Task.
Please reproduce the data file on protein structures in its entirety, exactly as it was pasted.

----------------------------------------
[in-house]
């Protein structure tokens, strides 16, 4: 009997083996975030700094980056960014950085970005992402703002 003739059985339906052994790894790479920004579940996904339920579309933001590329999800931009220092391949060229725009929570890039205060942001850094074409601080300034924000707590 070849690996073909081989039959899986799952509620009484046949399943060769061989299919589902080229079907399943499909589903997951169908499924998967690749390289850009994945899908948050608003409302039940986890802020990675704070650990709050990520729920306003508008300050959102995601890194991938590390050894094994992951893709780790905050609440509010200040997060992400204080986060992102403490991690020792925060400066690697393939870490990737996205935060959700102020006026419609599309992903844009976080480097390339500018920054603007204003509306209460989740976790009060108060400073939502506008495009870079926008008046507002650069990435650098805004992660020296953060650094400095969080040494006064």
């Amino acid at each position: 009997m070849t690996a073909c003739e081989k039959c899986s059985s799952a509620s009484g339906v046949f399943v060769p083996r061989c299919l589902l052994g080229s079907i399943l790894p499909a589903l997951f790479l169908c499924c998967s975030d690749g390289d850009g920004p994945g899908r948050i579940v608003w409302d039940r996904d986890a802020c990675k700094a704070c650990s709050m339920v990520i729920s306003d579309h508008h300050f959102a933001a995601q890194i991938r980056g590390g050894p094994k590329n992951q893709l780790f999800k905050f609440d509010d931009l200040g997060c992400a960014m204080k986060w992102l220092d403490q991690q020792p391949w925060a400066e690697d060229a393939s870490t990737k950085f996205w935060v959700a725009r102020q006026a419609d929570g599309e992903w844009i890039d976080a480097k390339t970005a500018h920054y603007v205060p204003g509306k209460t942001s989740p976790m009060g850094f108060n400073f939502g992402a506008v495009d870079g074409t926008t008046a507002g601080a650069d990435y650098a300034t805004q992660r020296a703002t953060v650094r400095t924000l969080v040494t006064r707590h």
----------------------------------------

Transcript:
[in-house]
């Protein structure tokens, strides 16, 4: 009997083996975030700094980056960014950085970005992402703002 003739059985339906052994790894790479920004579940996904339920579309933001590329999800931009220092391949060229725009929570890039205060942001850094074409601080300034924000707590 070849690996073909081989039959899986799952509620009484046949399943060769061989299919589902080229079907399943499909589903997951169908499924998967690749390289850009994945899908948050608003409302039940986890802020990675704070650990709050990520729920306003508008300050959102995601890194991938590390050894094994992951893709780790905050609440509010200040997060992400204080986060992102403490991690020792925060400066690697393939870490990737996205935060959700102020006026419609599309992903844009976080480097390339500018920054603007204003509306209460989740976790009060108060400073939502506008495009870079926008008046507002650069990435650098805004992660020296953060650094400095969080040494006064």
């Amino acid at each position: 009997m070849t690996a073909c003739e081989k039959c899986s059985s799952a509620s009484g339906v046949f399943v060769p083996r061989c299919l589902l052994g080229s079907i399943l790894p499909a589903l997951f790479l169908c499924c998967s975030d690749g390289d850009g920004p994945g899908r948050i579940v608003w409302d039940r996904d986890a802020c990675k700094a704070c650990s709050m339920v990520i729920s306003d579309h508008h300050f959102a933001a995601q890194i991938r980056g590390g050894p094994k590329n992951q893709l780790f999800k905050f609440d509010d931009l200040g997060c992400a960014m204080k986060w992102l220092d403490q991690q020792p391949w925060a400066e690697d060229a393939s870490t990737k950085f996205w935060v959700a725009r102020q006026a419609d929570g599309e992903w844009i890039d976080a480097k390339t970005a500018h920054y603007v205060p204003g509306k209460t942001s989740p976790m009060g850094f108060n400073f939502g992402a506008v495009d870079g074409t926008t008046a507002g601080a650069d990435y650098a300034t805004q992660r020296a703002t953060v650094r400095t924000l969080v040494t006064r707590h």